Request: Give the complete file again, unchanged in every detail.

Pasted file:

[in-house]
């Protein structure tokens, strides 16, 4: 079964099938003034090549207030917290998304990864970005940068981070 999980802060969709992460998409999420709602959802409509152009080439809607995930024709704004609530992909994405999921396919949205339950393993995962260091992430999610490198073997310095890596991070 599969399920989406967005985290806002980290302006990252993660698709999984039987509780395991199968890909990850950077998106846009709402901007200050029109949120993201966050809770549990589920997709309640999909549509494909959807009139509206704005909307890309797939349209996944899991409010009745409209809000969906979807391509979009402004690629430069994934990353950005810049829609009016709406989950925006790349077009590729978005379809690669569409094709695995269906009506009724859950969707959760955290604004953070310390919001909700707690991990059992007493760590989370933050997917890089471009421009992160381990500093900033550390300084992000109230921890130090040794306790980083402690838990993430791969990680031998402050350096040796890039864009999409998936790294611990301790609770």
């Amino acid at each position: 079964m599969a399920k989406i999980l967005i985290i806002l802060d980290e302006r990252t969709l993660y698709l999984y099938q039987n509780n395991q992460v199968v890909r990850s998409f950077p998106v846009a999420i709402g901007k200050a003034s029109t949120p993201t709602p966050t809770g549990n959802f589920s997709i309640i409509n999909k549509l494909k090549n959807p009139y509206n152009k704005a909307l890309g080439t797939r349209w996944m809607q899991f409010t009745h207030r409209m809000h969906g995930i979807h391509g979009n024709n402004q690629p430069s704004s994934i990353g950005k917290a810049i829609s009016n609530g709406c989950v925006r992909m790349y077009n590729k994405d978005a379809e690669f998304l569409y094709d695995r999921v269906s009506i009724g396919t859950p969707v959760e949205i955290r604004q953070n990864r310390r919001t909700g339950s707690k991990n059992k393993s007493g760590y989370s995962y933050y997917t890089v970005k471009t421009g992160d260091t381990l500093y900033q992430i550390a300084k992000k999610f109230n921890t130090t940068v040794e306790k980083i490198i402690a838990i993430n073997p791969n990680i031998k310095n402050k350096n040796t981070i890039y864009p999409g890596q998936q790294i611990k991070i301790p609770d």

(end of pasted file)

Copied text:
[in-house]
């Protein structure tokens, strides 16, 4: 079964099938003034090549207030917290998304990864970005940068981070 999980802060969709992460998409999420709602959802409509152009080439809607995930024709704004609530992909994405999921396919949205339950393993995962260091992430999610490198073997310095890596991070 599969399920989406967005985290806002980290302006990252993660698709999984039987509780395991199968890909990850950077998106846009709402901007200050029109949120993201966050809770549990589920997709309640999909549509494909959807009139509206704005909307890309797939349209996944899991409010009745409209809000969906979807391509979009402004690629430069994934990353950005810049829609009016709406989950925006790349077009590729978005379809690669569409094709695995269906009506009724859950969707959760955290604004953070310390919001909700707690991990059992007493760590989370933050997917890089471009421009992160381990500093900033550390300084992000109230921890130090040794306790980083402690838990993430791969990680031998402050350096040796890039864009999409998936790294611990301790609770």
């Amino acid at each position: 079964m599969a399920k989406i999980l967005i985290i806002l802060d980290e302006r990252t969709l993660y698709l999984y099938q039987n509780n395991q992460v199968v890909r990850s998409f950077p998106v846009a999420i709402g901007k200050a003034s029109t949120p993201t709602p966050t809770g549990n959802f589920s997709i309640i409509n999909k549509l494909k090549n959807p009139y509206n152009k704005a909307l890309g080439t797939r349209w996944m809607q899991f409010t009745h207030r409209m809000h969906g995930i979807h391509g979009n024709n402004q690629p430069s704004s994934i990353g950005k917290a810049i829609s009016n609530g709406c989950v925006r992909m790349y077009n590729k994405d978005a379809e690669f998304l569409y094709d695995r999921v269906s009506i009724g396919t859950p969707v959760e949205i955290r604004q953070n990864r310390r919001t909700g339950s707690k991990n059992k393993s007493g760590y989370s995962y933050y997917t890089v970005k471009t421009g992160d260091t381990l500093y900033q992430i550390a300084k992000k999610f109230n921890t130090t940068v040794e306790k980083i490198i402690a838990i993430n073997p791969n990680i031998k310095n402050k350096n040796t981070i890039y864009p999409g890596q998936q790294i611990k991070i301790p609770d």